|Cognitive dissonance is the perception of incompatibility between two cognitions, which can be defined as any element of knowledge, including attitude, emotion, belief, or behavior; in laymen's terms, it is the uncomfortable tension that comes from holding two conflicting thoughts at the same time. The theory of cognitive dissonance states that contradicting cognitions serve as a driving force that compels the mind to acquire or invent new thoughts or beliefs, or to modify existing beliefs, so as to reduce the amount of dissonance (conflict) between cognitions. Experiments have attempted to quantify this hypothetical drive.|
The theory of cognitive dissonance was first proposed by the psychologist Leon Festinger in 1956 after observing the counterintuitive belief persistence of members of a UFO doomsday cult and their increased proselytization after the leader's prophecy failed. The failed message of earth's destruction, sent by aliens to a suburban housewife in 1956, became a disconfirmed expectancy that increased dissonance between cognitions, thereby causing most members of the impromptu cult to lessen the dissonance by accepting a new prophecy; that the aliens had instead spared the planet for their sake.
|The bystander effect (also known as bystander apathy) is a psychological phenomenon where persons are less likely to intervene in an emergency situation when others are present than when they are alone.|
A 1968 study by John Darley and Bibb Latane first demonstrated the bystander effect in the laboratory. They ran some simple studies such as the following: A subject is placed alone in a room and is told he can communicate with other subjects through an intercom. In reality, he is just listening to an audio recording and is told his microphone will be off until it is his turn to speak. During the recording, one subject suddenly pretends he is having a seizure. The study found that how long the subject waits before alerting the experimenter varies inversely with the number of other subjects. In some cases, the subject never told the experimenter.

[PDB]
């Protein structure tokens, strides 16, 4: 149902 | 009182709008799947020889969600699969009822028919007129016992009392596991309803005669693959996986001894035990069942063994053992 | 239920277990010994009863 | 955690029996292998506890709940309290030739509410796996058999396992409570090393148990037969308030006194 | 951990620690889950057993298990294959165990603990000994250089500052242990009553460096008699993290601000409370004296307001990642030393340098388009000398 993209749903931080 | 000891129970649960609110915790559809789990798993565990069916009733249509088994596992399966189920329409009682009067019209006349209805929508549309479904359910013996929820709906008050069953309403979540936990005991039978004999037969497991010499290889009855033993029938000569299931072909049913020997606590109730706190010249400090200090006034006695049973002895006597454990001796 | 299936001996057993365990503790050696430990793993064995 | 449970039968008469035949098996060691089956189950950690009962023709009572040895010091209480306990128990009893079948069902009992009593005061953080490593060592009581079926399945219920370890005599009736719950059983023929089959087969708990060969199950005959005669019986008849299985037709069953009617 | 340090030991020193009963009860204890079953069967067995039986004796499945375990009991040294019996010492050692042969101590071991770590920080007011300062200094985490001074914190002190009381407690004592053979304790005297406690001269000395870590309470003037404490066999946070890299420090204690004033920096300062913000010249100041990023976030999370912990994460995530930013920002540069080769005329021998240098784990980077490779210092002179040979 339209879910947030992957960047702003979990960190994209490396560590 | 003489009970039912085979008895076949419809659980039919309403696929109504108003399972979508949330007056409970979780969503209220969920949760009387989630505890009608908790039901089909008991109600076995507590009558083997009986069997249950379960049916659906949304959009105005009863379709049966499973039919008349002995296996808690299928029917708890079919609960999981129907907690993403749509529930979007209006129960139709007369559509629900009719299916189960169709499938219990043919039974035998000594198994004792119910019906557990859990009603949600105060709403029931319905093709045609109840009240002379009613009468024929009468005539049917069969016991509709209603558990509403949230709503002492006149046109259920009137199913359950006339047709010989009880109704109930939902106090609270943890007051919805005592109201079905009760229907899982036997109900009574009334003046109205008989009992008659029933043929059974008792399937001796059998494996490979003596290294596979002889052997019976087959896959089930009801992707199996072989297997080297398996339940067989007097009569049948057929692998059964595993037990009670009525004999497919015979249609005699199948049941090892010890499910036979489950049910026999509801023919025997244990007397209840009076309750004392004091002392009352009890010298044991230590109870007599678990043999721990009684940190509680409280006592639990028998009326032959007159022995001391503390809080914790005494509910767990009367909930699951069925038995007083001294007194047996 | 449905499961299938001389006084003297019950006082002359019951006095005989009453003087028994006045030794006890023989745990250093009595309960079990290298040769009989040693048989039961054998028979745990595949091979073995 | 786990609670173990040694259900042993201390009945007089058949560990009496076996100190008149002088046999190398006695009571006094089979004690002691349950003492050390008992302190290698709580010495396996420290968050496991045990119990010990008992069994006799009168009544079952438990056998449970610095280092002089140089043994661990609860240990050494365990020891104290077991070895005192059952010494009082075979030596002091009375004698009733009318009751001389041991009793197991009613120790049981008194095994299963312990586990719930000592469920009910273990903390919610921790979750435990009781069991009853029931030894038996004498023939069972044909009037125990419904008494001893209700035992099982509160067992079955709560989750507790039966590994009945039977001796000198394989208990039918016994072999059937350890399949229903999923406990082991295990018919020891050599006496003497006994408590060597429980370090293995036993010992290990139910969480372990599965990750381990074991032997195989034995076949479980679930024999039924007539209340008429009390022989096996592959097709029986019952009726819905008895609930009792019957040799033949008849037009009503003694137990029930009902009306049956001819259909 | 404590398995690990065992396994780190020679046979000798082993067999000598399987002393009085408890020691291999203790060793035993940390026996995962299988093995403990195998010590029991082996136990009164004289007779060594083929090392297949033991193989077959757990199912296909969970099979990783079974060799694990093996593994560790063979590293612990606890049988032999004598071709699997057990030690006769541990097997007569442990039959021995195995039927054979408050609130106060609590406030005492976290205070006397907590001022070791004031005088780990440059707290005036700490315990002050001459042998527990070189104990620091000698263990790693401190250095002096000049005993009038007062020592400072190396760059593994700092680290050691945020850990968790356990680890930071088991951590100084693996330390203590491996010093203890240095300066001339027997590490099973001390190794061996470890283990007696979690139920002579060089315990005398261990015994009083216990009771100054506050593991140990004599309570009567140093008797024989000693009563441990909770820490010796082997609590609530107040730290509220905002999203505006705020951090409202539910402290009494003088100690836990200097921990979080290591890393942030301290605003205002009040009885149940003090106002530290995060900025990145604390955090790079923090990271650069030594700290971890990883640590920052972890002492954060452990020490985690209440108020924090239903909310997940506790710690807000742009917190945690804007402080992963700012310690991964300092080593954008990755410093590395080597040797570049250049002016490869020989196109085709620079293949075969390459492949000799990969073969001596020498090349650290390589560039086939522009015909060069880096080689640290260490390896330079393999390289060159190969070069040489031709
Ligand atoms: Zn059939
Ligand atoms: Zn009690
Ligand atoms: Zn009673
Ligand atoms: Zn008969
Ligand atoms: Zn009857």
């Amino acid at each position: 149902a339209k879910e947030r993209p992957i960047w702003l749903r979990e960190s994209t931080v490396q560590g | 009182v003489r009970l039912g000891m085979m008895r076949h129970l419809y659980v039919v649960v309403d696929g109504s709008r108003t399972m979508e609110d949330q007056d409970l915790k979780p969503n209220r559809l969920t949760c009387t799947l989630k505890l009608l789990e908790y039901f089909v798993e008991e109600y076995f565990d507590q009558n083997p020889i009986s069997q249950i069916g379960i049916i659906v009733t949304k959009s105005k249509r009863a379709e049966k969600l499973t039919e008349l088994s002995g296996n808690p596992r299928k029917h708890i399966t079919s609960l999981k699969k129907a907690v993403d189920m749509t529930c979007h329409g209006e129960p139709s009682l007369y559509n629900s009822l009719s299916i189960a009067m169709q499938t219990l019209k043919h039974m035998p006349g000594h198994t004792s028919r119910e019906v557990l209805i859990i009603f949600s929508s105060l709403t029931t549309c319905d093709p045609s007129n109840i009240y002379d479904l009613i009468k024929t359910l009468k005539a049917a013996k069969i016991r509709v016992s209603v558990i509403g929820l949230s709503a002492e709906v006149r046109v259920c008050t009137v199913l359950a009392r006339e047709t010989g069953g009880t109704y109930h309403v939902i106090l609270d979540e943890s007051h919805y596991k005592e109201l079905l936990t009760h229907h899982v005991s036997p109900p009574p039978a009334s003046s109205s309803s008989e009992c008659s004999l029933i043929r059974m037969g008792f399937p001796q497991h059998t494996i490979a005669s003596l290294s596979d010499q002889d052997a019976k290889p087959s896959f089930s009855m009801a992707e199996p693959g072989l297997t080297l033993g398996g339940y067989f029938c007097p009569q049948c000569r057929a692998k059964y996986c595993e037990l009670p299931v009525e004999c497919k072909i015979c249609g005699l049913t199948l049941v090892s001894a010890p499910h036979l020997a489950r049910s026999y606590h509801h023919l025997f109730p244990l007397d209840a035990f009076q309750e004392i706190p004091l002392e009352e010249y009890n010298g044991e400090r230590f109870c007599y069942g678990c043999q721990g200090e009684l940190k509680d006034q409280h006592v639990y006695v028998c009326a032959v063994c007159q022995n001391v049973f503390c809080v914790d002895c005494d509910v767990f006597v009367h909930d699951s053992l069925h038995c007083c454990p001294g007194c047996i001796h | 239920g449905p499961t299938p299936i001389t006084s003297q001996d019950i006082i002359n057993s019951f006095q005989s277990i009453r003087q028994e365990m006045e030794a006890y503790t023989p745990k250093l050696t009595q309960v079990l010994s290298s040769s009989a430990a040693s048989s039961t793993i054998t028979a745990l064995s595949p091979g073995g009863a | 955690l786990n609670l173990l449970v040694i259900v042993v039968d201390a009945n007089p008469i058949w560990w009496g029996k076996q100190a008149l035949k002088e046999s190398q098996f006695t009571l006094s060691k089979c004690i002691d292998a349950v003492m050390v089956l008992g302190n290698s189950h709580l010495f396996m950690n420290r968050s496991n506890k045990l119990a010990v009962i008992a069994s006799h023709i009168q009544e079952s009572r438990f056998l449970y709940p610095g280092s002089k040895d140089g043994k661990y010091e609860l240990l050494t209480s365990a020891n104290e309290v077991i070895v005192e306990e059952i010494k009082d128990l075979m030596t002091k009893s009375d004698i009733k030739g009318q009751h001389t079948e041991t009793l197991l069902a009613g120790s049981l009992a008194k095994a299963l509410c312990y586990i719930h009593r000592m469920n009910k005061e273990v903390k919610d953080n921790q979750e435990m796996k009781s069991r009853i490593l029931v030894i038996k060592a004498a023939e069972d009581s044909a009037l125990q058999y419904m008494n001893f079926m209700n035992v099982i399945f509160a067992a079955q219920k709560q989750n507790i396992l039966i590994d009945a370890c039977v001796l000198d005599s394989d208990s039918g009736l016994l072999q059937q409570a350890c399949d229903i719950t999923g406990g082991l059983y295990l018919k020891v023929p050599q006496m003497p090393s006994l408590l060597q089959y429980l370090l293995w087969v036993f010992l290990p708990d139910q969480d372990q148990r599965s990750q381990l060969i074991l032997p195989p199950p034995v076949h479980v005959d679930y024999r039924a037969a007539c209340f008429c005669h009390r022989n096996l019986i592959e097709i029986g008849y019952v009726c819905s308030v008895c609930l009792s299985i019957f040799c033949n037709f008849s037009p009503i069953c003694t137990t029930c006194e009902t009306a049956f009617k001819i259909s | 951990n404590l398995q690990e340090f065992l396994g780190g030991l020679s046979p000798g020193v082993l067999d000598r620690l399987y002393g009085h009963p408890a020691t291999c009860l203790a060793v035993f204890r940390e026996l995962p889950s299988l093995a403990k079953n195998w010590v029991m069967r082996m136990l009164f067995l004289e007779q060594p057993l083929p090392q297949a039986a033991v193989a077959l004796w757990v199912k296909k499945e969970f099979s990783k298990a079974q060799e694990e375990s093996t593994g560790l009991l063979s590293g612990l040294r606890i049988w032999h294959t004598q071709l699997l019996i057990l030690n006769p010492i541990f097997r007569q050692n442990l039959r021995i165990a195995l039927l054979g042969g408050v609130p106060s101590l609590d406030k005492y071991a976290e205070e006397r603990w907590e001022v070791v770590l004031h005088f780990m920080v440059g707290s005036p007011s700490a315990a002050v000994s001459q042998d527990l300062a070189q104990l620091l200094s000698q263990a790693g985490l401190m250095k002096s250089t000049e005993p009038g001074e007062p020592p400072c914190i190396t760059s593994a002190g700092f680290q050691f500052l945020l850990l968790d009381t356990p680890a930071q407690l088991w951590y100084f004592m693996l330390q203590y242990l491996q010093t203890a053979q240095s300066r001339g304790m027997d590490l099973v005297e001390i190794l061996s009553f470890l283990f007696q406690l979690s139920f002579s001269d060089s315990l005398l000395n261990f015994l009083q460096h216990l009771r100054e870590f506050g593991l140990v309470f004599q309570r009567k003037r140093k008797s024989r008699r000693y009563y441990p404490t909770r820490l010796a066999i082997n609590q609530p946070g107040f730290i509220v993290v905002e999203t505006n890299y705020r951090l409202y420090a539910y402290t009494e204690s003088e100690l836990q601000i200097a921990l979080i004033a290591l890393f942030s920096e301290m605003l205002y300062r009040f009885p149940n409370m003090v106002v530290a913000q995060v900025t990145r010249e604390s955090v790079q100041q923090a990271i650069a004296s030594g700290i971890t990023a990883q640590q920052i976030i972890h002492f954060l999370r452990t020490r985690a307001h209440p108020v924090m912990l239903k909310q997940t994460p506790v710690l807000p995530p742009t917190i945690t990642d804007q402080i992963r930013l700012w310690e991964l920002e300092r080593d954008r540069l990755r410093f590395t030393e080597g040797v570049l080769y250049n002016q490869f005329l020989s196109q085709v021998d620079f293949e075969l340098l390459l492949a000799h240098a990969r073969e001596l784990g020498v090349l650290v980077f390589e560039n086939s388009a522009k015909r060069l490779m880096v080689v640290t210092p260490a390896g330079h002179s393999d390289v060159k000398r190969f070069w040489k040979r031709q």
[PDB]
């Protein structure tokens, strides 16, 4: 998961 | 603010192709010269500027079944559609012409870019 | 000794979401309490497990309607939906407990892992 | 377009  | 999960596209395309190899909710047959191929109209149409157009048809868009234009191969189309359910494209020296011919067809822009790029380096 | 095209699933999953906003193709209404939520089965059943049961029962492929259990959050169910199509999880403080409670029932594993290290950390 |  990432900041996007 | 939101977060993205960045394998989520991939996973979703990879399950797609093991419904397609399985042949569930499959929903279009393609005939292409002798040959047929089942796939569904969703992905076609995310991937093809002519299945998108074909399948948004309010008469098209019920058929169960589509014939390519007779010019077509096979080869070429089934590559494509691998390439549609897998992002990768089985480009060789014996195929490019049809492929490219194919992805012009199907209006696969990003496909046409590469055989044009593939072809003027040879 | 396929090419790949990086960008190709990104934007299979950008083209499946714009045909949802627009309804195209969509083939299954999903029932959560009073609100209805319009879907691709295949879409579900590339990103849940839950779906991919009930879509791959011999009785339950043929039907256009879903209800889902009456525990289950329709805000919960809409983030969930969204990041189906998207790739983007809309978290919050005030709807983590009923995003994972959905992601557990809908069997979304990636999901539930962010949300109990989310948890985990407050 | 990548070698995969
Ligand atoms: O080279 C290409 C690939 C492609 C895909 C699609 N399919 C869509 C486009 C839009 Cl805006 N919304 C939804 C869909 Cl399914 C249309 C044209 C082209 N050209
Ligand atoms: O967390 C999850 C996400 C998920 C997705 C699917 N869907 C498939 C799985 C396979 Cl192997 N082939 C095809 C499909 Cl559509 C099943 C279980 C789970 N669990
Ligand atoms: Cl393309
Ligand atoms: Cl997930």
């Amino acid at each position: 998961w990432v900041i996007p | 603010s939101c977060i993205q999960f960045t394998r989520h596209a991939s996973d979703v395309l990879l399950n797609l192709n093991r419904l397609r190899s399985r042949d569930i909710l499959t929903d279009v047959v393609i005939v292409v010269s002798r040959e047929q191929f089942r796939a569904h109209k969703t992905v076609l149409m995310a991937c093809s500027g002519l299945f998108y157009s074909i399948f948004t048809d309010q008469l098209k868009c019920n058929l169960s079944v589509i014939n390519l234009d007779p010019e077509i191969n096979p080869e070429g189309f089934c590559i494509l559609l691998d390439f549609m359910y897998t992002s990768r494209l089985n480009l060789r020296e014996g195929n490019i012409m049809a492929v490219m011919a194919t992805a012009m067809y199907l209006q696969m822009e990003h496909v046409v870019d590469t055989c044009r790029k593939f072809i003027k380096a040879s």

|Diffusion of responsibility is a social phenomenon which tends to occur in groups of people above a certain critical size when responsibility is not explicitly assigned.|
Diffusion of responsibility can manifest itself through the following:
* in a group of peers who act or, through inaction, allow events to occur which they would never allow if alone (see bystander apathy for an example) or
* in hierarchical organizations as when, for example, underlings claim that they were following orders and supervisors claim that they were just issuing directives and not doing anything per se.
This mindset can be seen in the phrase "No one raindrop thinks it caused the flood."
* Kitty Genovese, a New York woman, was stabbed to death near her house. More than 30 of Genovese's neighbors heard her screaming for help, yet no one helped her, each thinking that somebody else definitely would.
* In a firing squad, one shooter is traditionally given a blank bullet, allowing all members of the firing squad to believe that they only fired a blank.
* In some electric chairs there may be many switches, one of which is not connected. The executioners may then choose to believe that they were the one who only pulled a non-functional switch.
* In military terms, it may be easier to deal with the death of an enemy when the soldier receives a direct order to do some action. See below for a discussion on the "I was only following orders" defense during the war-crimes trials of Nazi Germany. The Milgram experiment also demonstrates this principle.
The latter definition was used as a legal defense (unsuccessfully) by many of the Nazis being tried at Nuremberg. It has been used with varying degrees of success in other situations.
|QUOTE (Daniels @ Oct 4 2006, 12:46 AM)|
|This post by batmanchester deserves to be perused by a wider audience.|